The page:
Co-creation of content as powerful marketing means

Dealing with content conundrum is getting trickier, as businesses are trying to reach maximum possible audience base to enhance conversions.  In their quest to bombard to consumers – both prospective and existing – some brands run the risk of diluting their message; need of the hour is clearly to produce quality content and focus more on targeted message instead of putting too much emphasis on the amount of content produced that can have a counterproductive effect and end up distracting many consumers.

In an earlier post, we’ve grasped certain key elements of a content marketing plan, namely keeping your core message precise;  building a holistic user experience; and making use of media in an optimal way so as not to wean away the end user.  Here are a few more aspects that can play a role into making it a powerful marketing means:

Clearly define your goals

Co-creation as a democratic process carried in conjunction with your prospects can prove to be mutually beneficial – from point of view of both the businesses and the customers. Of course, you need statistical evidence whether such ideas actually lead to greater conversions, higher sales and more profits. Conversely, if the underlying aim is to create a buzz about your brand and not necessarily driving sales, co-creation campaigns serve as a perfect launch pad for any new offering.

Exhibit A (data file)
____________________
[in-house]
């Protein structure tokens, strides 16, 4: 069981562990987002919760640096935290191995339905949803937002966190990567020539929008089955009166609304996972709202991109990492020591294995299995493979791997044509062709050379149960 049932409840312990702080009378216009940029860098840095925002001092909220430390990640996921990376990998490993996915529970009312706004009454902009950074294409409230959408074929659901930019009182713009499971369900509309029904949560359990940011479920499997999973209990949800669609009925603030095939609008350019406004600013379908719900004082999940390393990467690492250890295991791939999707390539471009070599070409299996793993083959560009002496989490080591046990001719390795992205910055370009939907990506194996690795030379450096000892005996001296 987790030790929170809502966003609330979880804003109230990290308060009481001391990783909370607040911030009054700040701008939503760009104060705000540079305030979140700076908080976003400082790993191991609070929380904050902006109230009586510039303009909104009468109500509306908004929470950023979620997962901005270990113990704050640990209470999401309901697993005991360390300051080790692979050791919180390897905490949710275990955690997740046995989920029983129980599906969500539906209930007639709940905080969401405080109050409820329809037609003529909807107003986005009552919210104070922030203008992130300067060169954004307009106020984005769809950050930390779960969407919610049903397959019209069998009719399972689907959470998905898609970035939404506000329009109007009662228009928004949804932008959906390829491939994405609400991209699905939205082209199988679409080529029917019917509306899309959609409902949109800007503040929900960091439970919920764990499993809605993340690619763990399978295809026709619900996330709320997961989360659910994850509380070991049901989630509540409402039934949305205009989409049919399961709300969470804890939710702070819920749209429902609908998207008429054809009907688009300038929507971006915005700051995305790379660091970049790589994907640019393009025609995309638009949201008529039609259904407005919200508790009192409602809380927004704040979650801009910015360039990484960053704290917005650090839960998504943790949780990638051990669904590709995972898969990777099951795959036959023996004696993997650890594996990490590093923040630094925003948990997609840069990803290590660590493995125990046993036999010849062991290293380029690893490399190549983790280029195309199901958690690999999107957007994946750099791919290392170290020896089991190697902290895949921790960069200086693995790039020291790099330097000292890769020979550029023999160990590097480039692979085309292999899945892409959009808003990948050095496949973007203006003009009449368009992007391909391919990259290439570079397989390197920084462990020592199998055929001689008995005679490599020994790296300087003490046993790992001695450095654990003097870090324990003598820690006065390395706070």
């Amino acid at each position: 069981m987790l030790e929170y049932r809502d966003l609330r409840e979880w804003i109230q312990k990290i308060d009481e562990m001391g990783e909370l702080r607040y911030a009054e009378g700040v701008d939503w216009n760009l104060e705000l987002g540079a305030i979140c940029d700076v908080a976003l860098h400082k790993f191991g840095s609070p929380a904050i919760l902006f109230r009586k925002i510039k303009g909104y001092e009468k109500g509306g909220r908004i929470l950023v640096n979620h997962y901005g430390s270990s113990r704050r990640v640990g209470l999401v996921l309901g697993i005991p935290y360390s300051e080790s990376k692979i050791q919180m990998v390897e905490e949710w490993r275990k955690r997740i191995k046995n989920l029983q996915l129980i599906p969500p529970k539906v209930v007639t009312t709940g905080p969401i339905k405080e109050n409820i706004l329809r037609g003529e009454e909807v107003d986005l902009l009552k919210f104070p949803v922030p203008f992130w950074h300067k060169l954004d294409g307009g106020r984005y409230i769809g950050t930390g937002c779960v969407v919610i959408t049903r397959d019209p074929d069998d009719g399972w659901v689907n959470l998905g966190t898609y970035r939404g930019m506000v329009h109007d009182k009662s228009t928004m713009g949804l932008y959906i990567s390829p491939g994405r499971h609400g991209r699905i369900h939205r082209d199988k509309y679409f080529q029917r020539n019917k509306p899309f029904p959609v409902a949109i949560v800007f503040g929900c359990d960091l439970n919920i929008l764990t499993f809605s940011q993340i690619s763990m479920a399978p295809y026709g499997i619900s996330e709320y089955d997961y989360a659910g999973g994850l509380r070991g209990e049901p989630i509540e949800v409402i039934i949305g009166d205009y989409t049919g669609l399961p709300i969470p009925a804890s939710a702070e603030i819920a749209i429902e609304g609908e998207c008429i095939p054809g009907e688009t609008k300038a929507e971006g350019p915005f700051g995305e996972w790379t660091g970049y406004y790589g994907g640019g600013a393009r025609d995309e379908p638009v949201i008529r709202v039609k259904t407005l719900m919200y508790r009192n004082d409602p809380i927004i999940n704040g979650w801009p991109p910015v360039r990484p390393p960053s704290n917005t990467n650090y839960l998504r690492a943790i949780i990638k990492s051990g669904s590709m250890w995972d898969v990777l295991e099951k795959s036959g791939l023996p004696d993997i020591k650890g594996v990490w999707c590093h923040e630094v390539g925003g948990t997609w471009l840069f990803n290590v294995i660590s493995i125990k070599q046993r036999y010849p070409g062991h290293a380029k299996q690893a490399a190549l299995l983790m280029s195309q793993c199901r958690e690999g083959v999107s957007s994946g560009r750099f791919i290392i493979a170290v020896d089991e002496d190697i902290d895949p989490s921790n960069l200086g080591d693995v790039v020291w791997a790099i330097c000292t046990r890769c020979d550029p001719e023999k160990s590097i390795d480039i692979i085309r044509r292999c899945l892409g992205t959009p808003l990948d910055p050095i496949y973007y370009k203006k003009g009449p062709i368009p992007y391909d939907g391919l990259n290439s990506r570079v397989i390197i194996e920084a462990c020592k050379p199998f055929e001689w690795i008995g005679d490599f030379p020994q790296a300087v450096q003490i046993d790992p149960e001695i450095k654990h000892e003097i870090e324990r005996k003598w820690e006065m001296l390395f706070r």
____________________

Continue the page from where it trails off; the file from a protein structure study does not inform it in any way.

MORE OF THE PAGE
How much content is enough?

Though co-creation campaigns are clearly in favor, the key issue that needs to be addressed by enthusiastic albeit inexperienced marketers who often go overboard is: how much amount of branded or even user-generated content is perhaps too much?
Measuring the visible impact of niche branded content in terms of ROI or its impact on actual sales is a touch difficult. Most marketers tend to approach content creation strategy as part of a larger brand-building exercise, rather than treating as a direct sales driver. But caution is warranted while pushing it beyond a point – too much and too soon.

Don’t excessively harp on your brand values

When Eurostar unveiled its in-train magazine a couple of years ago, the publication was primarily seen as a brand building avenue. Metropolitan aimed at boosting customer loyalty and espousing the values of a high end lifestyle, newsstand magazine. The articles featured in English, Flemish and French target visitors to London, Brussels and Paris suggest a marketing strategy based on the premise that it’s about the ability to discuss things your brand symbolizes, but you cannot simply bombard people with those brand values.

Instead of harping on them, making content too promotional, focusing on ‘selling’ a product , pay attention to producing content that will interest your readers , in turn your prospective customers.  A sensible approach would be to subtly promote your brand, rather than brandishing your brand values. In a nutshell, use the social content flow for reinforcing what you can do for customers and how it can satisfy their needs. Project your brand as a service oriented and socially responsible entity.